In family history research, and in life in general, I’ve always believed in the magic of serendipity aided by a good helping of paying attention. And always gratitude.
When Ancestry started waving its little green hint leaves at me about my mother’s first cousin, Bobby Oliver, I took a peek at a recommended tree and smiled to find a few photos of him. I remembered meeting Bobby once at my grandparents’ when I was a child. He was about my mother’s age and died in his forties.
As I explored the tree, I realized that it belonged to a relative of Bobby’s mother, a connection by marriage, and not a direct relative of mine. And yet…my attention was caught by the photo of a lady in round spectacles and a white-haired wig attached to the tree. It was my great grandmother, Emily (Wright) Oliver, but it was listed as someone else! Someone I wasn’t related to! I know this particular photo well. I have a copy of it. And the very Victorian brooch she’s wearing is in my jewelry box. It was definitely Emily and most definitely not this Anna person.
Misattributed portraits come up often on Ancestry trees. Oh, look! Ancestry waved it’s little hint leaf at me! Somebody posted a photo of great, great aunt Mary Sue! I’ll add it to my tree! And once a mistake is made, it can spread like wildfire. If dozens of other people have that photo in their family tree and they all say it’s Mary Sue, then it must be true. Ack!
But before harumphing too much about Emily being mislabeled as Anna, I wrote the person in whose tree I’d found it. To thank her for the wonderful pictures of Bobby. What a pleasure to find them! And, by the way, about that photo you’ve labeled as Anna…
As usual, courtesy (and persistence) is the best approach. It took two messages (not everyone checks Ancestry as obsessively often as I do), but when I heard back from Mary happy things followed. She corrected the misidentification. We shared family info relating to Bobby, who was also her mother’s first cousin. And, best of all, she had a family album with more pictures of my side of the family. Wonderful pictures of my grandfather and his brothers as children, of my great grandparents. I’m thrilled and grateful. And it turns out that Mary’s son lives in the same Pennsylvania town my daughter and her family just moved to. We’re going to meet up sometime and look at pictures together. Hooray!
So when the serendipity gods drop something into your lap, be sure you’re paying attention, and don’t forget to say a heartfelt thank you.
Daniel (1870-1952) and Emily (Wright) Oliver (1865-1954), my great grandparents
Kenneth Stuart Oliver (1898-1975) my grandfather
Alan Douglas (Doug) Oliver (1896-1983) Daniel and Emily’s son, my great uncle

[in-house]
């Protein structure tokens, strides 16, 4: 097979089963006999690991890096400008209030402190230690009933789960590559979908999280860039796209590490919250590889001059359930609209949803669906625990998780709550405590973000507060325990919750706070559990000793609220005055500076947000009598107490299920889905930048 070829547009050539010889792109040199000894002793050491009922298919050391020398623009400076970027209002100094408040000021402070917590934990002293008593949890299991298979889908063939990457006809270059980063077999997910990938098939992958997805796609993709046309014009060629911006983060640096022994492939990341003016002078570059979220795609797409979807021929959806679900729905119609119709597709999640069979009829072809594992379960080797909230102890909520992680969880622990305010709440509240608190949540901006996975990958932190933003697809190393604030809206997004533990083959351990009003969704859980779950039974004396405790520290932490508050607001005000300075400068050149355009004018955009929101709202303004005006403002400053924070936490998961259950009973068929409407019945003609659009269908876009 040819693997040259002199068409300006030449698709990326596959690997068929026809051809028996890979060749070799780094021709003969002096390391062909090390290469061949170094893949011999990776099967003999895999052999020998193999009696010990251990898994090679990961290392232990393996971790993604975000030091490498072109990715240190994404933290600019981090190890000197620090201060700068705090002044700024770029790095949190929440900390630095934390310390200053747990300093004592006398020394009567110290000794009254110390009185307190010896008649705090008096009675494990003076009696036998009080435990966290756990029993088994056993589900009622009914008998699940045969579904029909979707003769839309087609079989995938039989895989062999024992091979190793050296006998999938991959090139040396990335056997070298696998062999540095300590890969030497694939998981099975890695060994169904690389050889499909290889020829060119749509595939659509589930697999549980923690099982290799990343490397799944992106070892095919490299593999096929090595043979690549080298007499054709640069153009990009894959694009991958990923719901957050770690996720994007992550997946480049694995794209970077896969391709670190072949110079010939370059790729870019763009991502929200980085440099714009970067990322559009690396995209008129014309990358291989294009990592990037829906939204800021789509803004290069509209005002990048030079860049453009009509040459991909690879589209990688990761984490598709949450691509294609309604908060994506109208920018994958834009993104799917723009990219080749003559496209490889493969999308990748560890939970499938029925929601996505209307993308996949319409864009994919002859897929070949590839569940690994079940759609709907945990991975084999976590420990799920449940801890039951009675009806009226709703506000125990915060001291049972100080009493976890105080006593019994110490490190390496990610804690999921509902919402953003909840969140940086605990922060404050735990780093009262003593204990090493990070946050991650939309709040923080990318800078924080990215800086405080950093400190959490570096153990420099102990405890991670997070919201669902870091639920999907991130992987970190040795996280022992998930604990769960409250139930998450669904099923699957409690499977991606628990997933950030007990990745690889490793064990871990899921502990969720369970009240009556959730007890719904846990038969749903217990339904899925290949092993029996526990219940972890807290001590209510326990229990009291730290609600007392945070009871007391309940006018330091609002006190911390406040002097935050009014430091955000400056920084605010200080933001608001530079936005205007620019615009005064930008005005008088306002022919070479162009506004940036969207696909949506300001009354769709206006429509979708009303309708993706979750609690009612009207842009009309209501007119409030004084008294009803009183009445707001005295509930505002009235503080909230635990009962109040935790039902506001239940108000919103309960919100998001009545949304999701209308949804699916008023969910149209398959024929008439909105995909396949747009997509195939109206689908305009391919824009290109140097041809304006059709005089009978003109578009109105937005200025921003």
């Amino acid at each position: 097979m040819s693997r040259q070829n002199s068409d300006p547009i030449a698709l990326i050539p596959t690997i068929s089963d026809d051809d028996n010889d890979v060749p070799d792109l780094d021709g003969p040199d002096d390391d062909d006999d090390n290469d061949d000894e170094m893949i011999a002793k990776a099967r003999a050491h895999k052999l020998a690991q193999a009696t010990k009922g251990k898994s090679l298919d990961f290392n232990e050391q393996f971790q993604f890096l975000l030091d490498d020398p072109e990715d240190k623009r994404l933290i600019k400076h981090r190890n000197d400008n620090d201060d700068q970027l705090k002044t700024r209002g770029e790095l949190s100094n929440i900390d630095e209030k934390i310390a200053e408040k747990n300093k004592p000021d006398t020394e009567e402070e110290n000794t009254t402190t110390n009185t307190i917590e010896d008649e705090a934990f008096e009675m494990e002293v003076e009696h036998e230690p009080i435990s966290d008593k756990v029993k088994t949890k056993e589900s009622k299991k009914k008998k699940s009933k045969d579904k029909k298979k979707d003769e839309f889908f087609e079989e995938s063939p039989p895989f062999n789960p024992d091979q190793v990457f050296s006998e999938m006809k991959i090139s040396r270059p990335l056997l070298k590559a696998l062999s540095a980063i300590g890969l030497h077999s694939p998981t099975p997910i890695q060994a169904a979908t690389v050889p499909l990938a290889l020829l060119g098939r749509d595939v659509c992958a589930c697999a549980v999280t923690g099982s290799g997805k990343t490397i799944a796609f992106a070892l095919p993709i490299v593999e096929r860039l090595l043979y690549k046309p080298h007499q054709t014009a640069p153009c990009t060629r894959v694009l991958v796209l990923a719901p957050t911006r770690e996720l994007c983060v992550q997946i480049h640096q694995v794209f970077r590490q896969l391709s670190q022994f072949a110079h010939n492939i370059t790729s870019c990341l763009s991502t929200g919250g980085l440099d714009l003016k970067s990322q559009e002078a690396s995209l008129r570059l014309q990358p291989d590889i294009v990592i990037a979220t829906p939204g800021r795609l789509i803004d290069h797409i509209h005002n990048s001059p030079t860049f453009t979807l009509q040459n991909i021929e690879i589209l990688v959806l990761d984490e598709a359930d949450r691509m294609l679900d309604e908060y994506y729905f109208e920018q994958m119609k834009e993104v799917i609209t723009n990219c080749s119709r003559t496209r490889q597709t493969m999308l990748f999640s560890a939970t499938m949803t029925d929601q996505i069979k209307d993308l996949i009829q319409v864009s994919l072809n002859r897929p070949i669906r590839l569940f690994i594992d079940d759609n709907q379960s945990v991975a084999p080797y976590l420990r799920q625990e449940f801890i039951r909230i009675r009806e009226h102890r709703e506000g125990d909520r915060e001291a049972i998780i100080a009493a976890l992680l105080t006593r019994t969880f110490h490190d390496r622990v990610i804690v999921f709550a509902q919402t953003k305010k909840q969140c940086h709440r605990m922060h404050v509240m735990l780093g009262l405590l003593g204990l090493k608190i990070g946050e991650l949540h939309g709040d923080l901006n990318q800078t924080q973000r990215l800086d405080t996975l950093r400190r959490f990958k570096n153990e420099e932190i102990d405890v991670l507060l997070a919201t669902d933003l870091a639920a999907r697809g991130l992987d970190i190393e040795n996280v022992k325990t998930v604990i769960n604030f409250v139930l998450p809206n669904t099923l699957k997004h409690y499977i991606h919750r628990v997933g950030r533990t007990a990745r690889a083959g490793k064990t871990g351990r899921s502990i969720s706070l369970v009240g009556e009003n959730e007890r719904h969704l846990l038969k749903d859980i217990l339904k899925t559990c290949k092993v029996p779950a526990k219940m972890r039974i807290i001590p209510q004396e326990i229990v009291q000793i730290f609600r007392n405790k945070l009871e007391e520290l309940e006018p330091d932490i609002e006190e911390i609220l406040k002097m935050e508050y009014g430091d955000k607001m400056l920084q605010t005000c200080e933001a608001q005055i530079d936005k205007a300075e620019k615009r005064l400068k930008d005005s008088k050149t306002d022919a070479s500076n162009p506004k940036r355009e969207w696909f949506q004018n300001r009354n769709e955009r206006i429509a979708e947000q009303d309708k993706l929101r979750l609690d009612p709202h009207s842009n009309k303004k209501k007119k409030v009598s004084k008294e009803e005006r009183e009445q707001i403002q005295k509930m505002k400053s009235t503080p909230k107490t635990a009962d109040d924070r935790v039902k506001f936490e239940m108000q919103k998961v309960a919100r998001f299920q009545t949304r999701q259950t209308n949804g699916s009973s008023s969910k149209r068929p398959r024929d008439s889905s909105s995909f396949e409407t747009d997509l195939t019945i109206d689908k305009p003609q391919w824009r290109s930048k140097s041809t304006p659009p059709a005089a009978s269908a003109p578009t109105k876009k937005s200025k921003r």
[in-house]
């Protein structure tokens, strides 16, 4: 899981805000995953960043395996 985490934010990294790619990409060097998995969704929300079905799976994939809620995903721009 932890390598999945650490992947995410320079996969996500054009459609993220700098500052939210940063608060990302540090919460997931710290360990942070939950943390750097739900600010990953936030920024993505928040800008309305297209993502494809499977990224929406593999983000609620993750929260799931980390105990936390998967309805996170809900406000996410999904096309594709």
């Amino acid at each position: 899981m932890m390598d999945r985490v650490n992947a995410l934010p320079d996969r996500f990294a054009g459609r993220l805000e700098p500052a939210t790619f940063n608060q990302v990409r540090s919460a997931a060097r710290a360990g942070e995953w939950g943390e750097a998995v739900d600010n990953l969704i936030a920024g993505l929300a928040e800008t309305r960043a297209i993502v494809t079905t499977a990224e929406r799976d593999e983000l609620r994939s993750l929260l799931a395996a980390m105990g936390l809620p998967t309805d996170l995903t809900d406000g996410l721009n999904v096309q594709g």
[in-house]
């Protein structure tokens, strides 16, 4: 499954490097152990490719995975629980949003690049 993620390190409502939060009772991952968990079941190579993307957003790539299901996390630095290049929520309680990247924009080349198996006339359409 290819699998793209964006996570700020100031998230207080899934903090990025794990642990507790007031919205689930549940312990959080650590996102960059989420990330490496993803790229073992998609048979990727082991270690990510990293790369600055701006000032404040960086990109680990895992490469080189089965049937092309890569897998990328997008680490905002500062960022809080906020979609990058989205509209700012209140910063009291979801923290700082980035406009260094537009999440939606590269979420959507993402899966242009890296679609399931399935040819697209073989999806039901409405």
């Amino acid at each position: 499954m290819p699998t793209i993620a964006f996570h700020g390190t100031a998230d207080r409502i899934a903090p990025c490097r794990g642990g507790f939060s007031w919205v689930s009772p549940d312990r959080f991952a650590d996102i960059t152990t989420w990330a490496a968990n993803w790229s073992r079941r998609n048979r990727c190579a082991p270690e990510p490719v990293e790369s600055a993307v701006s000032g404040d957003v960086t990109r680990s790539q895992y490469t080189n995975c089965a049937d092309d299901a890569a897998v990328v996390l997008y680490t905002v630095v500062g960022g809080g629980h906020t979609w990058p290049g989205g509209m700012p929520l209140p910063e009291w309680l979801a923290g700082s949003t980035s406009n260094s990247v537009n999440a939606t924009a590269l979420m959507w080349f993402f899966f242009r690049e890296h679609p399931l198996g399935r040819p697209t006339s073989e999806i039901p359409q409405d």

Robert Hugh Henderson (Hugh) Oliver (1903-1979) Daniel and Emily’s son, Bobby’s father, my great uncle
Robert Hugh (Bobby) Oliver, Jr. (1930-1976) Hugh’s son, my first cousin once removed
Special thanks to Mary Witaconis for the use of these photographs. They make me happy.
My devout Granny always said she wasn’t interested in heaven unless her dogs would be there. I feel the same way about family history. It’s not complete without the ancestral dogs. I come from a long line of dog people. In the great nature versus nurture debate, I’m not sure where the trait for being an obsessed dog lover comes in, but I believe I got it from both sides. It’s considered normal in my family to stop the car to get out, cross oncoming traffic and introduce oneself to a random dog (or at least to fight the urge). So here’s a quick chronicle of some of the beloved canines.
As a teenager, my mother had a formal portrait taken with Tess, the family boxer (thank you, cousin Diana, for unearthing it!). My grandmother, Elsie (Mills) Oliver, adored her grandfather, Nicholas Snowden Hill, in part because of the time he arrived and told the grandchildren to choose between the two deep pockets of his overcoat, only to find that there was a puppy in each pocket. He also made her a gift of Mars, the circus pony she admired.
Mum’s paternal grandparents, Daniel and Emily Oliver, ran an orphanage and school in Ras el Met’n, in the mountains outside Beirut. Daniel always had several dogs, and the annual large group photographs of the students, faculty and staff, all feature him, front and center, with a couple of dogs at his feet. My mother would add that she remembers him being harsh with the dogs, but he certainly appeared attentive in the photos, often looking fondly at the dogs and not the camera.